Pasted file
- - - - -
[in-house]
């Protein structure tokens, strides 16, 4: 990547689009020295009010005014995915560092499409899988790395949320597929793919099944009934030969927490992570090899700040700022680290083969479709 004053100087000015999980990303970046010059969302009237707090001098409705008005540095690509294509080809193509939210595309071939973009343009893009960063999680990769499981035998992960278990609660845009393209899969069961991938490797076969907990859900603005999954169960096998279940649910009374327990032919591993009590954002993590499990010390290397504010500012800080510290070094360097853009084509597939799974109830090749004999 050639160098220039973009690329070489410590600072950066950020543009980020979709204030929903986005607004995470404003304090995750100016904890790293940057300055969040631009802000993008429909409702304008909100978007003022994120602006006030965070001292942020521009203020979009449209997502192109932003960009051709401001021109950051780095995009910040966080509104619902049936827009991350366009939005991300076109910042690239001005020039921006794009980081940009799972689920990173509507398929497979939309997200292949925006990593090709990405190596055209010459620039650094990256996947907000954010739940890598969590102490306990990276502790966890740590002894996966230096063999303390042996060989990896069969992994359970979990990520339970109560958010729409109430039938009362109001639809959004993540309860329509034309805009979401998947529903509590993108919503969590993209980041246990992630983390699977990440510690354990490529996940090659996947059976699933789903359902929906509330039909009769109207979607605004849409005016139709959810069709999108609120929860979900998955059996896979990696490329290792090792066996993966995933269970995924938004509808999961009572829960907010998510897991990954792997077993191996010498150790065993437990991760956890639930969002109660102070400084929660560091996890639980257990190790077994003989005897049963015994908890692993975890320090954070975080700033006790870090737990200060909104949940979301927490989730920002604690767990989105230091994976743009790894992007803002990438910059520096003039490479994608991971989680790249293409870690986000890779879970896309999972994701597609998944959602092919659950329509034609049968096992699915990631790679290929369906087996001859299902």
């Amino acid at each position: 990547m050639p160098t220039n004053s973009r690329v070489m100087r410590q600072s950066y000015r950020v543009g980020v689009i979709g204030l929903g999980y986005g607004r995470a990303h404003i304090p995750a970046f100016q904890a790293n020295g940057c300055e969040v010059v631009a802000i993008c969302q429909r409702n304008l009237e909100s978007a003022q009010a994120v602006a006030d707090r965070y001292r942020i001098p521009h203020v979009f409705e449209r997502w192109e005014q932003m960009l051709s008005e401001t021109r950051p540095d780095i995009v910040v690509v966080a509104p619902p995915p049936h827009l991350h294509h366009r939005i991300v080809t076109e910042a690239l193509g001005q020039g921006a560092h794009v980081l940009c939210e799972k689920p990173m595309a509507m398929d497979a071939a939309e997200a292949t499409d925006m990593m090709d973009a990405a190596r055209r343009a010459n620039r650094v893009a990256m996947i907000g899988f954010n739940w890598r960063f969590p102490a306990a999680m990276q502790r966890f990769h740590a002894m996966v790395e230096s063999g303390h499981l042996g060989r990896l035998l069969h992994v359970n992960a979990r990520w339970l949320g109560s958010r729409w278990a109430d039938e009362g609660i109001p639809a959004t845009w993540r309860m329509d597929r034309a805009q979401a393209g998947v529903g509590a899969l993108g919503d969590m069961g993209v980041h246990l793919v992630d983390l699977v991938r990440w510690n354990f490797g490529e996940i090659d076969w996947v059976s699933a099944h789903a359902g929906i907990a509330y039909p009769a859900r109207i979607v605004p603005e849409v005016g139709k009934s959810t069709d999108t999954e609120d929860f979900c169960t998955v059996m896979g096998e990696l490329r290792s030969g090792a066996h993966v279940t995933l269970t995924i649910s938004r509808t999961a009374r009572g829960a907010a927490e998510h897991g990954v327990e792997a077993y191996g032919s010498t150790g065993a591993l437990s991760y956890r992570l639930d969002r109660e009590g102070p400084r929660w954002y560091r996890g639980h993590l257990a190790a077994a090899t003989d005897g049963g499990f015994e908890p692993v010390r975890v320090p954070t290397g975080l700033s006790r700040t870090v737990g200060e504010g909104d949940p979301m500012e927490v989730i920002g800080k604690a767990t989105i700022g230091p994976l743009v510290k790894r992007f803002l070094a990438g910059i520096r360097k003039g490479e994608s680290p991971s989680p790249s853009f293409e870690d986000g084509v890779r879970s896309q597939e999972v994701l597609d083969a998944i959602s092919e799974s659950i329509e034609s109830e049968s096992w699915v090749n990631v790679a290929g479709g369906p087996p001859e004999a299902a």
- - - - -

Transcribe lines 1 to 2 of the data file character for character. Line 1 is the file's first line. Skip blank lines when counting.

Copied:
[in-house]
């Protein structure tokens, strides 16, 4: 990547689009020295009010005014995915560092499409899988790395949320597929793919099944009934030969927490992570090899700040700022680290083969479709 004053100087000015999980990303970046010059969302009237707090001098409705008005540095690509294509080809193509939210595309071939973009343009893009960063999680990769499981035998992960278990609660845009393209899969069961991938490797076969907990859900603005999954169960096998279940649910009374327990032919591993009590954002993590499990010390290397504010500012800080510290070094360097853009084509597939799974109830090749004999 050639160098220039973009690329070489410590600072950066950020543009980020979709204030929903986005607004995470404003304090995750100016904890790293940057300055969040631009802000993008429909409702304008909100978007003022994120602006006030965070001292942020521009203020979009449209997502192109932003960009051709401001021109950051780095995009910040966080509104619902049936827009991350366009939005991300076109910042690239001005020039921006794009980081940009799972689920990173509507398929497979939309997200292949925006990593090709990405190596055209010459620039650094990256996947907000954010739940890598969590102490306990990276502790966890740590002894996966230096063999303390042996060989990896069969992994359970979990990520339970109560958010729409109430039938009362109001639809959004993540309860329509034309805009979401998947529903509590993108919503969590993209980041246990992630983390699977990440510690354990490529996940090659996947059976699933789903359902929906509330039909009769109207979607605004849409005016139709959810069709999108609120929860979900998955059996896979990696490329290792090792066996993966995933269970995924938004509808999961009572829960907010998510897991990954792997077993191996010498150790065993437990991760956890639930969002109660102070400084929660560091996890639980257990190790077994003989005897049963015994908890692993975890320090954070975080700033006790870090737990200060909104949940979301927490989730920002604690767990989105230091994976743009790894992007803002990438910059520096003039490479994608991971989680790249293409870690986000890779879970896309999972994701597609998944959602092919659950329509034609049968096992699915990631790679290929369906087996001859299902």